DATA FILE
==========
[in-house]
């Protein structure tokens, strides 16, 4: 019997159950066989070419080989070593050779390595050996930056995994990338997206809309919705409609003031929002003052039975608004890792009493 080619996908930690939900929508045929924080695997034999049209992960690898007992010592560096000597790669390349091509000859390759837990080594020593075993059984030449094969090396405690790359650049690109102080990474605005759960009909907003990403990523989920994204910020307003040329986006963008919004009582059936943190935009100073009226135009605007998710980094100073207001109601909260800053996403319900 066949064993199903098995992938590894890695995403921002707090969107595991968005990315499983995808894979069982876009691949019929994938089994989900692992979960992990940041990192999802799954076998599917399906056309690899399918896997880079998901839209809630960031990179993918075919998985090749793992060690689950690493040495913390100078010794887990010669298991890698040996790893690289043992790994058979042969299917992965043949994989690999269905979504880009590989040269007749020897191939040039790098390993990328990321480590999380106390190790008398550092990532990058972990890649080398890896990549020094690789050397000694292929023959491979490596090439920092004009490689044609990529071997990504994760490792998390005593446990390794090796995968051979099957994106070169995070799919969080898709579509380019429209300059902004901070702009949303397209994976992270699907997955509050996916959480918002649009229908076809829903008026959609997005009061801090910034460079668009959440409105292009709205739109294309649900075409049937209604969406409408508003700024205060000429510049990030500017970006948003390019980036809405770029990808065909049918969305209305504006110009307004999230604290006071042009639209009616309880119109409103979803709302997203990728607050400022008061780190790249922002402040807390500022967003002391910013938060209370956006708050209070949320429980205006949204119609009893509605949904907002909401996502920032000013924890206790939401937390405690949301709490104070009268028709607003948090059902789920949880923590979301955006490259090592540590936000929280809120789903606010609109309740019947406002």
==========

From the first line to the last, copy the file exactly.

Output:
[in-house]
């Protein structure tokens, strides 16, 4: 019997159950066989070419080989070593050779390595050996930056995994990338997206809309919705409609003031929002003052039975608004890792009493 080619996908930690939900929508045929924080695997034999049209992960690898007992010592560096000597790669390349091509000859390759837990080594020593075993059984030449094969090396405690790359650049690109102080990474605005759960009909907003990403990523989920994204910020307003040329986006963008919004009582059936943190935009100073009226135009605007998710980094100073207001109601909260800053996403319900 066949064993199903098995992938590894890695995403921002707090969107595991968005990315499983995808894979069982876009691949019929994938089994989900692992979960992990940041990192999802799954076998599917399906056309690899399918896997880079998901839209809630960031990179993918075919998985090749793992060690689950690493040495913390100078010794887990010669298991890698040996790893690289043992790994058979042969299917992965043949994989690999269905979504880009590989040269007749020897191939040039790098390993990328990321480590999380106390190790008398550092990532990058972990890649080398890896990549020094690789050397000694292929023959491979490596090439920092004009490689044609990529071997990504994760490792998390005593446990390794090796995968051979099957994106070169995070799919969080898709579509380019429209300059902004901070702009949303397209994976992270699907997955509050996916959480918002649009229908076809829903008026959609997005009061801090910034460079668009959440409105292009709205739109294309649900075409049937209604969406409408508003700024205060000429510049990030500017970006948003390019980036809405770029990808065909049918969305209305504006110009307004999230604290006071042009639209009616309880119109409103979803709302997203990728607050400022008061780190790249922002402040807390500022967003002391910013938060209370956006708050209070949320429980205006949204119609009893509605949904907002909401996502920032000013924890206790939401937390405690949301709490104070009268028709607003948090059902789920949880923590979301955006490259090592540590936000929280809120789903606010609109309740019947406002």